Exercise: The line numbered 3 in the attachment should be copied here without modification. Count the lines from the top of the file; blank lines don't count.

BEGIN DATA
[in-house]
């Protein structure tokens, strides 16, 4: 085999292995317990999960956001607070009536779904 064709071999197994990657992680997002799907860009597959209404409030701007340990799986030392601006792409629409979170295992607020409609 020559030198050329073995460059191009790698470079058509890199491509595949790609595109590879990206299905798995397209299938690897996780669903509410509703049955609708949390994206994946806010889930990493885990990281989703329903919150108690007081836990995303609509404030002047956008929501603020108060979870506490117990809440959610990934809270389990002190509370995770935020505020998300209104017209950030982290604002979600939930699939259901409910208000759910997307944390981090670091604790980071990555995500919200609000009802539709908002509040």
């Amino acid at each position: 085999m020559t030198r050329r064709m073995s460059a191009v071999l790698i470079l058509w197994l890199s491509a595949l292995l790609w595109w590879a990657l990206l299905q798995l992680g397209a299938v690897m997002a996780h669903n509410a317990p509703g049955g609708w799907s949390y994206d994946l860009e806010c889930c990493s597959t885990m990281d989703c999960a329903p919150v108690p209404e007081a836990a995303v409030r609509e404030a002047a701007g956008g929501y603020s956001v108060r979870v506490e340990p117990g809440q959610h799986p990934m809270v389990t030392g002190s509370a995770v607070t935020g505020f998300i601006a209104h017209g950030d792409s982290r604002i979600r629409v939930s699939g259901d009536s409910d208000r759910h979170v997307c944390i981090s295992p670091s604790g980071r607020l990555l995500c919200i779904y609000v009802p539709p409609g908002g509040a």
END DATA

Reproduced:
């Amino acid at each position: 085999m020559t030198r050329r064709m073995s460059a191009v071999l790698i470079l058509w197994l890199s491509a595949l292995l790609w595109w590879a990657l990206l299905q798995l992680g397209a299938v690897m997002a996780h669903n509410a317990p509703g049955g609708w799907s949390y994206d994946l860009e806010c889930c990493s597959t885990m990281d989703c999960a329903p919150v108690p209404e007081a836990a995303v409030r609509e404030a002047a701007g956008g929501y603020s956001v108060r979870v506490e340990p117990g809440q959610h799986p990934m809270v389990t030392g002190s509370a995770v607070t935020g505020f998300i601006a209104h017209g950030d792409s982290r604002i979600r629409v939930s699939g259901d009536s409910d208000r759910h979170v997307c944390i981090s295992p670091s604790g980071r607020l990555l995500c919200i779904y609000v009802p539709p409609g908002g509040a």